AxisReader enables library patrons to instantly borrow and download ebooks in Epub and PDF. This app can also import and read DRM-free Epub ebooks and it should be able to read ebooks encumbered with Adobe DE DRM, though I have not tested this.
The app includes the basic features we've come to expect in reading apps, including search, dictionary lookup, bookmarks, and notes & highlighting. Readers can also share excerpts via Facebook, Twitter, or email.
In addition to the basic features, axisReader also lets users change the formatting to suit themselves. According to the settings page, readers can change the font size, text and background color, line spacing, alignment, and font face. The app also comes with 11 preset color themes as well as a night mode.
I have found the apps in Google Play and iTunes (no link, sorry). Baker & Taylor has also indicated that links to download the apps will soon be added to the Axis360 portals found on participating library websites (here's one).
Axis 360 was announced in 2011, and it was originally intended to only support Baker & Taylor's Blio ebook format. But in the years since Axis 360 launched B&T has stepped back from the decision to only support their niche ebook format.
Axis360 has supported Epub and PDF formats since October 2012, a sign that ereader owners are still a critical part of the ebook reading public. And with today's news I think it is quite clear that the Blio format has lost the format wars. The axisReader app doesn't support Blio, only Epub and PDF.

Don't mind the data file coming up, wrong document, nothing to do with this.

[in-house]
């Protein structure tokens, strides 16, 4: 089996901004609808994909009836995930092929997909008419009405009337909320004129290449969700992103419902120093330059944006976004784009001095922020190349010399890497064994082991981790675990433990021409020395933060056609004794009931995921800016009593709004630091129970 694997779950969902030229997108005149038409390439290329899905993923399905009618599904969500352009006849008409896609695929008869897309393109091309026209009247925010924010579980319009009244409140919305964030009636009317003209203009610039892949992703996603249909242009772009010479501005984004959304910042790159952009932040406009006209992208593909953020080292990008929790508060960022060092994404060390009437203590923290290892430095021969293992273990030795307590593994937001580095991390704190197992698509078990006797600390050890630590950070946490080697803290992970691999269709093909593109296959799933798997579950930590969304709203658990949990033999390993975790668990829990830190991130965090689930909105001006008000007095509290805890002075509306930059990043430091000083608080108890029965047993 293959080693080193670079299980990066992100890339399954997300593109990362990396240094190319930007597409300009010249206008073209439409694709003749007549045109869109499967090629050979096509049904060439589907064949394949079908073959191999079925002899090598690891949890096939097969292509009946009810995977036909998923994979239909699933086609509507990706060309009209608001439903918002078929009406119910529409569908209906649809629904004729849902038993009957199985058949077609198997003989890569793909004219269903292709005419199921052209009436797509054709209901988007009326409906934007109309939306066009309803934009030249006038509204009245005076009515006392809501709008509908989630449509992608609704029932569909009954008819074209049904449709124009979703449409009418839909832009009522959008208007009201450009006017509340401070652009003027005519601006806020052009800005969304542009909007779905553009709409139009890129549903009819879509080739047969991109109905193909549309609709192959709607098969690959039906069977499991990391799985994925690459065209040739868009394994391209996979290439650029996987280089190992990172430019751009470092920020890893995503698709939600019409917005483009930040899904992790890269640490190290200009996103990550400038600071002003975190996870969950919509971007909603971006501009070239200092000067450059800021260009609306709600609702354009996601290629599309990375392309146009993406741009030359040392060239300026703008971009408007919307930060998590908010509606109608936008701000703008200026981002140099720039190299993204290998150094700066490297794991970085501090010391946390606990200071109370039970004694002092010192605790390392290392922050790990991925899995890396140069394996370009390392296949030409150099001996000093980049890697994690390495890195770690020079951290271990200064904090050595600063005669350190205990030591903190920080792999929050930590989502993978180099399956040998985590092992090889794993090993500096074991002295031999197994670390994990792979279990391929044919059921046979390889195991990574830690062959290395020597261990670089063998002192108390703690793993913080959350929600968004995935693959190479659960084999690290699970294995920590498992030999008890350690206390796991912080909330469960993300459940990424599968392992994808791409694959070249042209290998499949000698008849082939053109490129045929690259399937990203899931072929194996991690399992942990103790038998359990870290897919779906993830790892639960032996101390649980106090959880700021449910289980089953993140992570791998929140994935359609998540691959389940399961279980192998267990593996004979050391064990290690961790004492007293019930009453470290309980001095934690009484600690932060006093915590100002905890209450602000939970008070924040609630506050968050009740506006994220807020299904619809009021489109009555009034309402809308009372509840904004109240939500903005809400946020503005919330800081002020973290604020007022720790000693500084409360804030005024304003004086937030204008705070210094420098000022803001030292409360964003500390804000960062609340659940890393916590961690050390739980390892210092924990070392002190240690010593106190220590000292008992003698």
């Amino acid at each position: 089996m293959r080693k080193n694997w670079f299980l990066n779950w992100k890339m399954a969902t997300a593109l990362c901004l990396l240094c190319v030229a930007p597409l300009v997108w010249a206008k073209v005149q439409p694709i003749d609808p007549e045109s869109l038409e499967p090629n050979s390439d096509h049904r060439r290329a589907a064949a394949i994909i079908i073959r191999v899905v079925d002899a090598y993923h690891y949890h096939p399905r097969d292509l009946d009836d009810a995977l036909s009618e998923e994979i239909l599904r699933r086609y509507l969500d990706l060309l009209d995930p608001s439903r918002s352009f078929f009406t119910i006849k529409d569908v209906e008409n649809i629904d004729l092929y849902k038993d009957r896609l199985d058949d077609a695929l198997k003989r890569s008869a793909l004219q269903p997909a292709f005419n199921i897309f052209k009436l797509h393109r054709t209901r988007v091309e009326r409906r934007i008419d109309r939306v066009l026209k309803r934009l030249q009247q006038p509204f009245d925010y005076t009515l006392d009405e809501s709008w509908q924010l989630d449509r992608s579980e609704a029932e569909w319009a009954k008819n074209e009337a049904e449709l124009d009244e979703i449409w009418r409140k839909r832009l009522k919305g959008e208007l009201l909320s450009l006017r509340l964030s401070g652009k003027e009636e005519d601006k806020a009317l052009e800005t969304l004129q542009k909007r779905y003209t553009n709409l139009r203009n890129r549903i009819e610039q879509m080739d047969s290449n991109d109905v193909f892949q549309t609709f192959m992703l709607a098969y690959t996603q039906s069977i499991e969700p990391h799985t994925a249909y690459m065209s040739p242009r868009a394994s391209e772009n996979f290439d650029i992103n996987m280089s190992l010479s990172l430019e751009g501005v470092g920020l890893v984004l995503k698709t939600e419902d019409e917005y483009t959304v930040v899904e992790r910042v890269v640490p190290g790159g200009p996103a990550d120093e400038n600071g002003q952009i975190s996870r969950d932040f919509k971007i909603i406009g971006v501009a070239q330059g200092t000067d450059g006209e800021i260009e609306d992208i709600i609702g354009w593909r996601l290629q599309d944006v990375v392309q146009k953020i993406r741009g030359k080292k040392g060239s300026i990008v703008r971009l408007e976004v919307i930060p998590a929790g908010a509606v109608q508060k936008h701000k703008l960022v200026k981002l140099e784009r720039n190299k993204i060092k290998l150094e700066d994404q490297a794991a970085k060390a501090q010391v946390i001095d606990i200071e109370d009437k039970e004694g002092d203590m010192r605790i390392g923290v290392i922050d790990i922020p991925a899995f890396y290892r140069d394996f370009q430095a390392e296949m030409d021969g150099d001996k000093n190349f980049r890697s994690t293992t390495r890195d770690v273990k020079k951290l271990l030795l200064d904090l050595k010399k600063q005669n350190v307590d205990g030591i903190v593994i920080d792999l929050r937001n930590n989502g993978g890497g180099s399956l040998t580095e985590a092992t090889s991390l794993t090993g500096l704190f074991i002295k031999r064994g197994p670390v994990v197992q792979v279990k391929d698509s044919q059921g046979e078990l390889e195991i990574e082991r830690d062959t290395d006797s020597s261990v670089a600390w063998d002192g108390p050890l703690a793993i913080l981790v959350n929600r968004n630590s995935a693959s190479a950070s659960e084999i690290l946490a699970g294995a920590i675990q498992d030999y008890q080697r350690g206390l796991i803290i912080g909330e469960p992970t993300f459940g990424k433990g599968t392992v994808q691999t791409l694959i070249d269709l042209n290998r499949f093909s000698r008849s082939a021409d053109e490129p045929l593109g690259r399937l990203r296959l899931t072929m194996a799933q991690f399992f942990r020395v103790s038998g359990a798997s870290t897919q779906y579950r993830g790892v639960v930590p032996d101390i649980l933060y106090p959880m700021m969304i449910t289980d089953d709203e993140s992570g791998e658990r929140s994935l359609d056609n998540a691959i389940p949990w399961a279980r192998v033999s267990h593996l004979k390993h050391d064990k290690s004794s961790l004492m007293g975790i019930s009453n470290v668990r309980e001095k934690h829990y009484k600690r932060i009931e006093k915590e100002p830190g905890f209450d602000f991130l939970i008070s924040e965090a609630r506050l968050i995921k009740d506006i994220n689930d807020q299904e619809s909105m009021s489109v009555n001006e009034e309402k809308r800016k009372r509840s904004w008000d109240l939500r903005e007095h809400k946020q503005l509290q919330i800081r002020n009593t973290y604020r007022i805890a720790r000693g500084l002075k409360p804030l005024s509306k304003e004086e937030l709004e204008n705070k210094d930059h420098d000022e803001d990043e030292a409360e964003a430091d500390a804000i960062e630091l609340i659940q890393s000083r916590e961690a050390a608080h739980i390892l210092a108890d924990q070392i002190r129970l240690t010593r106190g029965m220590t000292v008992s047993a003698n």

Blio was originally conceived as a rich ebook format, which probably sounded like a unique and marketable feature when the format was under development in 2009 and 2010. Unfortunately that didn't work out because Amazon, Apple, B&N, and others responded to Blio by adding richer formatting and other advanced features to Kindle, Epub, and iBook formats.
Today's launch could be a sign that the Blio format is on its way out. Market pressure brought on by the dominance of the Epub format is pushing Baker & Taylor to offer greater support for Epub. There could come a point where it no longer makes sense to support the Blio format, and if nothing else the ongoing development costs might no longer be considered as being worth the expense.